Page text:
Neotheropoda

Neotheropoda (meaning "new theropods") is a clade that includes coelophysoids and more advanced theropod dinosaurs, and the only group of theropods who survived the Triassic–Jurassic extinction event. Yet all of the neotheropods became extinct during the early Jurassic period except for Averostra.

Orionides

Orionides is a clade of tetanuran theropod dinosaurs from the Middle Jurassic to the Present. The clade includes most theropod dinosaurs, including birds.

Ornithischia

Ornithischia () is an extinct clade of mainly herbivorous dinosaurs characterized by a pelvic structure similar to that of birds. The name Ornithischia, or "bird-hipped", reflects this similarity and is derived from the Greek stem ornith- (ὀρνιθ-), meaning "of a bird", and ischion (ἴσχιον), plural ischia, meaning "hip joint". However, birds are only distantly related to this group as birds are theropod dinosaurs.Ornithischians with well known anatomical adaptations include the ceratopsians or "horn-faced" dinosaurs (e.g. Triceratops), armored dinosaurs (Thyreophora) such as stegosaurs and ankylosaurs, pachycephalosaurids and the ornithopods. There is strong evidence that certain groups of ornithischians lived in herds, often segregated by age group, with juveniles forming their own flocks separate from adults. Some were at least partially covered in filamentous (hair- or feather- like) pelts, and there is much debate over whether these filaments found in specimens of Tianyulong, Psittacosaurus, and Kulindadromeus may have been primitive feathers.

Orodrominae

Orodrominae is a subfamily of parksosaurid dinosaurs from the Cretaceous of North America and Asia.

Xiaosaurus

Xiaosaurus ("dawn lizard", ), is a genus of small herbivorous dinosaur from the middle Jurassic, approximately 169 to 163 mya. Xiaosaurus lived in what is now the Sichuan Basin of China.

In 1979 and 1980, two specimens were discovered of a small herbivorous dinosaur during excavations near Dashanpu in Sichuan. In 1983 Dong Zhiming and Tang Zilu named the fossils under the type species Xiaosaurus dashanpensis. The generic name is derived from Chinese xiáo, 曉, "dawn", a reference to the age of the fossil. The specific name refers to Danshanpu.The holotype, IVPP V6730A, was found in the lower Xiashaximiao Formation of which the age is uncertain: both the Bajocian and the Bathonian–Callovian have been proposed. It consists of a partial skeleton including a jaw fragment with a single tooth, two cervical vertebrae, four caudal vertebrae, a humerus, a partial left femur and a complete right hindlimb. The paratype IVPP V6730B is a second partial skeleton including a right femur, a dorsal vertebra, two sacral vertebrae, a phalanx, a rib and two teeth.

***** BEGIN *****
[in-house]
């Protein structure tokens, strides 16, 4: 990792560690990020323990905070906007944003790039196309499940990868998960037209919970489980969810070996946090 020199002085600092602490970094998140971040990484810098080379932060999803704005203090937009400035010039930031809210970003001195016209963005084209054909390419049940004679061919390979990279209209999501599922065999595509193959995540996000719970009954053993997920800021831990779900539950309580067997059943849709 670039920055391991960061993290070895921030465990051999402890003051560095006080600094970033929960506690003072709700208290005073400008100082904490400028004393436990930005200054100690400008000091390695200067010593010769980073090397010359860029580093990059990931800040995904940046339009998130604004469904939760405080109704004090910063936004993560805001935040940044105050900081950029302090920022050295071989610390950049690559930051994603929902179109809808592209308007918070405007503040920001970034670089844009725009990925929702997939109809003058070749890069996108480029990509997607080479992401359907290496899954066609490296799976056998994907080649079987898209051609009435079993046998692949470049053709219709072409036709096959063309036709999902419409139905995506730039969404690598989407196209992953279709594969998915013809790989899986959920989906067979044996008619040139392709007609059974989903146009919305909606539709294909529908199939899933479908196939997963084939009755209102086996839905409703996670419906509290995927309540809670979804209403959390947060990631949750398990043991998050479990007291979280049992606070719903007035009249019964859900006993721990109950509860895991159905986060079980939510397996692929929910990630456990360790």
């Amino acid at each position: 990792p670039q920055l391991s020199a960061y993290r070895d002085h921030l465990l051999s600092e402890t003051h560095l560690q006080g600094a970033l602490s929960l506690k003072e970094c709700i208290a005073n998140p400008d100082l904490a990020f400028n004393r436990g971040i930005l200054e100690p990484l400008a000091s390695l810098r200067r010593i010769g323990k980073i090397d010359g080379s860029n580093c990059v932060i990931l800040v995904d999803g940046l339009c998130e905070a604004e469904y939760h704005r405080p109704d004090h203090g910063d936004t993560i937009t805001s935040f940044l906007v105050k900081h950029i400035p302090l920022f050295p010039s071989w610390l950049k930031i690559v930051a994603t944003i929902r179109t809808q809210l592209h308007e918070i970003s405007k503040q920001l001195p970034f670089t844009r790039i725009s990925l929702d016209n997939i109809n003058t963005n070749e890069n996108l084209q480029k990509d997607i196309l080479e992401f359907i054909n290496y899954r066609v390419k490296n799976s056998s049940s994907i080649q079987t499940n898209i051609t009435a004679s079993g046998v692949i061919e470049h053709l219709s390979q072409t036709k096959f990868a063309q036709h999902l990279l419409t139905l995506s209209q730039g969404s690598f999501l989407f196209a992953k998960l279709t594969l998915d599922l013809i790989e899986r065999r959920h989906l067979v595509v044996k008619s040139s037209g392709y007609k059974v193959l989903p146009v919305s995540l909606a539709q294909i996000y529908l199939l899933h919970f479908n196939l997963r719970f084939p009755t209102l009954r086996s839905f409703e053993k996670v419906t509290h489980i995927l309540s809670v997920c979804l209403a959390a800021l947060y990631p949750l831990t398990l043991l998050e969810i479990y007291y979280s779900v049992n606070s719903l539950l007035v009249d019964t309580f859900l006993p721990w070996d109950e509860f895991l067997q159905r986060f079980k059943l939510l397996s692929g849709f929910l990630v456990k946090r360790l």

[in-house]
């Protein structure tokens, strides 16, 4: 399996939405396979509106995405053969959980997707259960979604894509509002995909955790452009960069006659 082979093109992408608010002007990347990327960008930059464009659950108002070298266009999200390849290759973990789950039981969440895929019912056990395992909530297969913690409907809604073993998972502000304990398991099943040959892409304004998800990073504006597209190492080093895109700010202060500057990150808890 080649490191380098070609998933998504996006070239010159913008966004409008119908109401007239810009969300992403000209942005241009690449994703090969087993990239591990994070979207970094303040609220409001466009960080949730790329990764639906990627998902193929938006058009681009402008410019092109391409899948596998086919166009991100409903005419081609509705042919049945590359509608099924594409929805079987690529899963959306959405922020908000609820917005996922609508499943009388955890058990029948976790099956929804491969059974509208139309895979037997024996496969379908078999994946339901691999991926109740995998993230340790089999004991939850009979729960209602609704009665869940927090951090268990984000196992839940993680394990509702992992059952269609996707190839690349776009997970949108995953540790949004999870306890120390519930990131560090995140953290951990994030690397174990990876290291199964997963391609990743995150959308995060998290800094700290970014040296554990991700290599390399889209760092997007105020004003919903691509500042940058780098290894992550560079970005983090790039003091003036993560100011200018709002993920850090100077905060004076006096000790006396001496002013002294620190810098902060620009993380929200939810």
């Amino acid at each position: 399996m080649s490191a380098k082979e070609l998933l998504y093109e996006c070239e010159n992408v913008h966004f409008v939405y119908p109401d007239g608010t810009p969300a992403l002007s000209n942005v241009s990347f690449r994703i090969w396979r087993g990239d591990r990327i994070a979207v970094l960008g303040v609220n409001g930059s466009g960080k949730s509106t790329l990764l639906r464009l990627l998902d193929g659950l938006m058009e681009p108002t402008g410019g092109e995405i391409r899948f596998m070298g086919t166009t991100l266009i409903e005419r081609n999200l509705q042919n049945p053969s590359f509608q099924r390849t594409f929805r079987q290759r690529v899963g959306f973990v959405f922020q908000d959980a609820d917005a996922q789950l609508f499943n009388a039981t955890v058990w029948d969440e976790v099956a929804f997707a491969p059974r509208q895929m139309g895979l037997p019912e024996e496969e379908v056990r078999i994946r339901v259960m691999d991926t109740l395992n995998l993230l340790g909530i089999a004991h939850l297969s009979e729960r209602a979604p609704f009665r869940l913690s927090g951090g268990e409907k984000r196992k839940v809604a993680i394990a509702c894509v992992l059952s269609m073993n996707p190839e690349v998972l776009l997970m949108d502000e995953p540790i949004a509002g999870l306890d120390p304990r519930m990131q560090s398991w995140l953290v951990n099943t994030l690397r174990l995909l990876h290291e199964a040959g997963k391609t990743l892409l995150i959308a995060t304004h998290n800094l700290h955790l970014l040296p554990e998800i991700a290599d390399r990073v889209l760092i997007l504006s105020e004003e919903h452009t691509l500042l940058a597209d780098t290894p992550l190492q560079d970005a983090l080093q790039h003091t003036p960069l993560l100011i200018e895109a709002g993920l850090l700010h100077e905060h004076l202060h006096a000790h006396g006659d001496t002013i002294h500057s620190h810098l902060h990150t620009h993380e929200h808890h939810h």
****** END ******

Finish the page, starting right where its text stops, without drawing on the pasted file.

In 1992 Peng Guangzhao renamed Agilisaurus multidens He & Cai 1983 (now Hexinlusaurus) into a second species of Xiaosaurus: Xiaosaurus multidens, but this has not been accepted.

Xiaosaurus was a small bipedal animal with an estimated length of one metre. The femur is 11 centimetres (4.3 in) long.

The remains are too fragmentary to easily classify the genus. The describers assigned it both to the Fabrosauridae and the Hypsilophodontidae, considering it an evolutionary link between Lesothosaurus and Hypsilophodon. Xiaosaurus has sometimes been considered a nomen dubium and an ornithischian of uncertain affinities, possibly a basal cerapod or marginocephalian. However, Paul Barrett et al. in 2005 concluded it to be provisionally valid, as it possessed a single unique derived trait or autapomorphy: a mediolaterally (seen from the front) straight humerus.

Xixiposaurus

Xixiposaurus is a genus of prosauropod dinosaur which existed in what is now Lower Lufeng Formation, China during the lower Jurassic period. It was first named by Sekiya Toru in 2010 and the type species is Xixiposaurus suni.

Yandusaurus

Yandusaurus is a genus of herbivorous basal neornithischian dinosaur from the Bathonian age (middle Jurassic, approximately 168 to 162;Ma) of China.